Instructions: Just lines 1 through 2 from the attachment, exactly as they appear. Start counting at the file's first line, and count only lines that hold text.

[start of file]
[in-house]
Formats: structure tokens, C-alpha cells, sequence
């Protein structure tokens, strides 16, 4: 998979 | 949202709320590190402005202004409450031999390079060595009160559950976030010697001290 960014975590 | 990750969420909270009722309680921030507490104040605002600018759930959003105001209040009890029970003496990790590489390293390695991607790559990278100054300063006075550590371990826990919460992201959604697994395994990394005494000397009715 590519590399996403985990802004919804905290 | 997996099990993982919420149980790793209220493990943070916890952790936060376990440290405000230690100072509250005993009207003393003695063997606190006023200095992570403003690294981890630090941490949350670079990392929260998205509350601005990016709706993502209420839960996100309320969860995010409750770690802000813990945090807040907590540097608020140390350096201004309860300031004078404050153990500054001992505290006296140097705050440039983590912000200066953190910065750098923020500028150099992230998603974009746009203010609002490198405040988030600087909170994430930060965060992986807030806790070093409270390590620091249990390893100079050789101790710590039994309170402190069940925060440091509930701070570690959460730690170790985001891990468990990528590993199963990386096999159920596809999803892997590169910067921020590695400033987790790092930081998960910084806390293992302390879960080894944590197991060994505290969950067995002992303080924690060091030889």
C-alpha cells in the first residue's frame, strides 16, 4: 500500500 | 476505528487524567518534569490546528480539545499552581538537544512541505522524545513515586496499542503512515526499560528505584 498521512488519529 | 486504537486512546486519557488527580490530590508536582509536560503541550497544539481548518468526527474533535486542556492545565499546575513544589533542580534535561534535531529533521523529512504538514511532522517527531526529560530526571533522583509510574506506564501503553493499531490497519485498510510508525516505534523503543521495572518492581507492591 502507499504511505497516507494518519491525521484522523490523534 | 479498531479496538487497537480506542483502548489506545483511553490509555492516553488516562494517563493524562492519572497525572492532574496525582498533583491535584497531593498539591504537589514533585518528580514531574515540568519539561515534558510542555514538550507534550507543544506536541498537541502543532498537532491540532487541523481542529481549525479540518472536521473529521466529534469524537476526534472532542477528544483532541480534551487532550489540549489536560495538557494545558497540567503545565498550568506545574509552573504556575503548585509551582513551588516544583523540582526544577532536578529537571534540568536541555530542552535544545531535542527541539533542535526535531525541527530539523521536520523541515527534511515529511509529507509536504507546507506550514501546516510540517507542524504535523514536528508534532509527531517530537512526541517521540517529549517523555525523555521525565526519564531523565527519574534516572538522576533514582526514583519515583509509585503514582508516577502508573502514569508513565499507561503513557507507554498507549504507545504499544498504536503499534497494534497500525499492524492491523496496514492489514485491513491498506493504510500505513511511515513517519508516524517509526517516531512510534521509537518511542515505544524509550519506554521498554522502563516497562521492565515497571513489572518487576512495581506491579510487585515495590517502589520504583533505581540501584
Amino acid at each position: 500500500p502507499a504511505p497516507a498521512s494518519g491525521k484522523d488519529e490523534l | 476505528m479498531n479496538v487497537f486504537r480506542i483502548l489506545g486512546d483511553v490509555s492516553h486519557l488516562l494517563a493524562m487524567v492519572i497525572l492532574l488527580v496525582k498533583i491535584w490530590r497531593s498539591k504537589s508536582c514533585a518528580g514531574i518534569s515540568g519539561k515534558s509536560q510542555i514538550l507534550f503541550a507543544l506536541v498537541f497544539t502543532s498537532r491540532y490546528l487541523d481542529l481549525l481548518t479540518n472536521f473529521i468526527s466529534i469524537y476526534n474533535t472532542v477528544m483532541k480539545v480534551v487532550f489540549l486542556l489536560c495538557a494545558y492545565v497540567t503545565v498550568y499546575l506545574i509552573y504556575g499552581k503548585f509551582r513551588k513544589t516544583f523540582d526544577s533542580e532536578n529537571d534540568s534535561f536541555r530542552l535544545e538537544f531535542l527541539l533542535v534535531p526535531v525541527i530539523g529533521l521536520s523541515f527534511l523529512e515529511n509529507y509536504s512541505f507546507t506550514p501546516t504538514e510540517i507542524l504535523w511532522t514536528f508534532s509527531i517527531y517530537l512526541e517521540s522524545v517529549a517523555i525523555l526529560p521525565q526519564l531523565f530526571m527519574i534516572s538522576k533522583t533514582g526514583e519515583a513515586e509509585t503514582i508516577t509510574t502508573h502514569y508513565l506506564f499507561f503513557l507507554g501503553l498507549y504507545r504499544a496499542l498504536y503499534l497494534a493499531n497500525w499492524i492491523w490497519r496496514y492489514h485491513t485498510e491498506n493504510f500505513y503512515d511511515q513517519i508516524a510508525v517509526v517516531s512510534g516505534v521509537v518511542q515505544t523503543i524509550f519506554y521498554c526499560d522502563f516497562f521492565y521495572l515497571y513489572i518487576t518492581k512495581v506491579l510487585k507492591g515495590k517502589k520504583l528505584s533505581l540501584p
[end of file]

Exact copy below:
[in-house]
Formats: structure tokens, C-alpha cells, sequence